In the past Redfin documented how much more a home can sell for if the photos are professionally done. Lets take a closer look at the three main types (worst, better, best) of photos we see Realtors and home owners use when it comes to selling their home. Of course we’ll talk about what makes the best looking photos so you know what to ask for when you get ready to sell your home. I’ll also share with you how I take photos, the camera gear I use along with the software used to develop the photos.
Worst – Point and Shoot Photography
The point and shoot photography is the most common type of photography these days. Cameras are cheap and they take decent images for the day to day uses. However they are not designed to take photos of homes with dark corners and poor natural lighting. All of these cameras have a built in flash to help brighten the room but the flash is either not powerful enough to reach the furthest corner of the room which makes the first half of the photo bright and the last half of the photo too dark. Or the flash is too powerful and it washes out the picture leaving the room looking cold and dull. Furthermore, these cameras are not designed to capture a wide angle which is vital when it comes to showing a home buyer how big your rooms are and how the house is laid out.
The photo below is very flat and muted. Through the window it looks like trees are dying outside and the room looks like its part of an old house that might need some updating.
Photo Example: Low quality, muted colors, dated look
Better – Good Camera, Used Incorrectly
Some agents are aware of the need for quality photos so they go out and buy a fairly expensive camera, but they don’t learn how to use it properly. The photos may look better but if they don’t take the time to learn how to use the camera the photos won’t do your home justice and they will make your home look average.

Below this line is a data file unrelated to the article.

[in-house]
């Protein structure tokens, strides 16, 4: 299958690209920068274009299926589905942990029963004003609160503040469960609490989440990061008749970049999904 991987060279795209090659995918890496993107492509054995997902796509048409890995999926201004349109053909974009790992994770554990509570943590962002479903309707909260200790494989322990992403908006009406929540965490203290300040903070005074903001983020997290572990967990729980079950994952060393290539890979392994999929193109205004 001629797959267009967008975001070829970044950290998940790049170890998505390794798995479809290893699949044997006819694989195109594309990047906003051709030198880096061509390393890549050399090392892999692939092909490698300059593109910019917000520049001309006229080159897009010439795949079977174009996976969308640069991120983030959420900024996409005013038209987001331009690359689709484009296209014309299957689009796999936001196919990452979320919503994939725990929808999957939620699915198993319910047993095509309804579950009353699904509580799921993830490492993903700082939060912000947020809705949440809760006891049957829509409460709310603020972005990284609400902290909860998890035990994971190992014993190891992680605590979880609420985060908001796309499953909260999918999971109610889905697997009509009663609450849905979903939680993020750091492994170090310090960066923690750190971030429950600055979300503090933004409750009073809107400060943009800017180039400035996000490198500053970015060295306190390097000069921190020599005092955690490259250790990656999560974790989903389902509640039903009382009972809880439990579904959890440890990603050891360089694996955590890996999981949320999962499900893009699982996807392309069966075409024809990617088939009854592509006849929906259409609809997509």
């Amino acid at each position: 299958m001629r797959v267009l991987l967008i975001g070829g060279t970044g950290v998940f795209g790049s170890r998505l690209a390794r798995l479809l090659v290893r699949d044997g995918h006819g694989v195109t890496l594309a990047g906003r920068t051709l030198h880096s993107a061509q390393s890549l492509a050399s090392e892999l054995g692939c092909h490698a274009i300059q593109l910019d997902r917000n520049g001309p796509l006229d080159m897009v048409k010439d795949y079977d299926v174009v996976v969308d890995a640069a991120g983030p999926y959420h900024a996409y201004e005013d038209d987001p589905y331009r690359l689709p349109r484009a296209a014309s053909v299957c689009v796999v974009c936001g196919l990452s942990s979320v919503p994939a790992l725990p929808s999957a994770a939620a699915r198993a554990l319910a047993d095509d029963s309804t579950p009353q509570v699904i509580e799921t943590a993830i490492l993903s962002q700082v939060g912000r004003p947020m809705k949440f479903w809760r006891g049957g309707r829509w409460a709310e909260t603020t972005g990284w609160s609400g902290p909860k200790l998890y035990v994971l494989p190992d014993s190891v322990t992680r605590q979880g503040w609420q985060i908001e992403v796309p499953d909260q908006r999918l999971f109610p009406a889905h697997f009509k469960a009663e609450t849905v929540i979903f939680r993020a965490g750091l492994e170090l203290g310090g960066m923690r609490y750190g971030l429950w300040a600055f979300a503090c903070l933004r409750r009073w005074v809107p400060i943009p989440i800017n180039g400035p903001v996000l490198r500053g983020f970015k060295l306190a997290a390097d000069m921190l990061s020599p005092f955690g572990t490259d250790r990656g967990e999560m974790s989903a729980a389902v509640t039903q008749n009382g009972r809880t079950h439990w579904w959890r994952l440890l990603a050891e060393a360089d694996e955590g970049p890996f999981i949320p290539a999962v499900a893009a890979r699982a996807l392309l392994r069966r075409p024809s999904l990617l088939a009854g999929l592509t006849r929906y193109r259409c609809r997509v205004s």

The image below is washed out due to an over powering flash. While the quality of the picture is higher than the previous image, the colors are incorrect leaving the room feeling cold and uninviting.
Photo Example: Flash creates a washed out and cold look
Best – Quality Camera, HDR processing
A quality camera doesn’t simply take better looking photos. With the proper camera the lens can be changed out and the sensors are larger which allow the camera to record far more information about the photo. It will also allow the camera to capture a much wider view of the room/home. Pair that up with some HDR techniques and the home buyers sitting online can get the feeling they standing inside your home, which makes it all that much easier to fall in love with your home.
The photo below uses a wide angle lens to capture the full size of the room, the room’s layout and the proper colors. The photo also shows an overall better composure and color balance which makes the home look newer, cleaner and more updated.
Photo Example: True perspective of the room, inviting and warm
HDR Processing How it Works
HDR or High Dynamic Range is the merging of several (6-12) photos together and then using software to enhance the specific elements of the photo (dark corners, windows). The best use for this is with landscape photography, but the second best use is with real estate photography.
Using HDR will allow you to to have photos with an even exposure, color and warmth. The photos will look natural and will give the home buyer the feel they are standing just outside that room looking in.
Take a look a the photos below, you’ll see the photos go from super dark to super bright. The image in the middle is often the image your camera wants to “automatically” capture but in doing so it misses specific elements that you’ll want to enhance. For example. See how much detail you get from the window with the dark photos? The average photo will have the detail in the window “blown out”, which results in a really bright (and ugly) spot in the photo.
HDR Range of Photos
For anyone looking to do these photos on your own, I’ve provided a list of everything I use. If you want to do it right, you’ll need quality gear and truth be told it won’t be cheap. I’ve tried to get away with less expensive equipment, unfortunately you can see the difference in the photos.
- Full Frame Sensor Camera: Canon 5D Mark II
- Wide Angle Lens: Sigma 12-24mm DG HSM
- Tripod: Any quality tripod with bubble levels does the trick
- Adobe: Lightroom 3
- Nik Software: HDR Efex Pro
- ISO: 100
- Aperture: F11
- Shooting Mode: AV
- Exposures: Min 6, Max 12
If you have any questions, feel free to email me or comment below.
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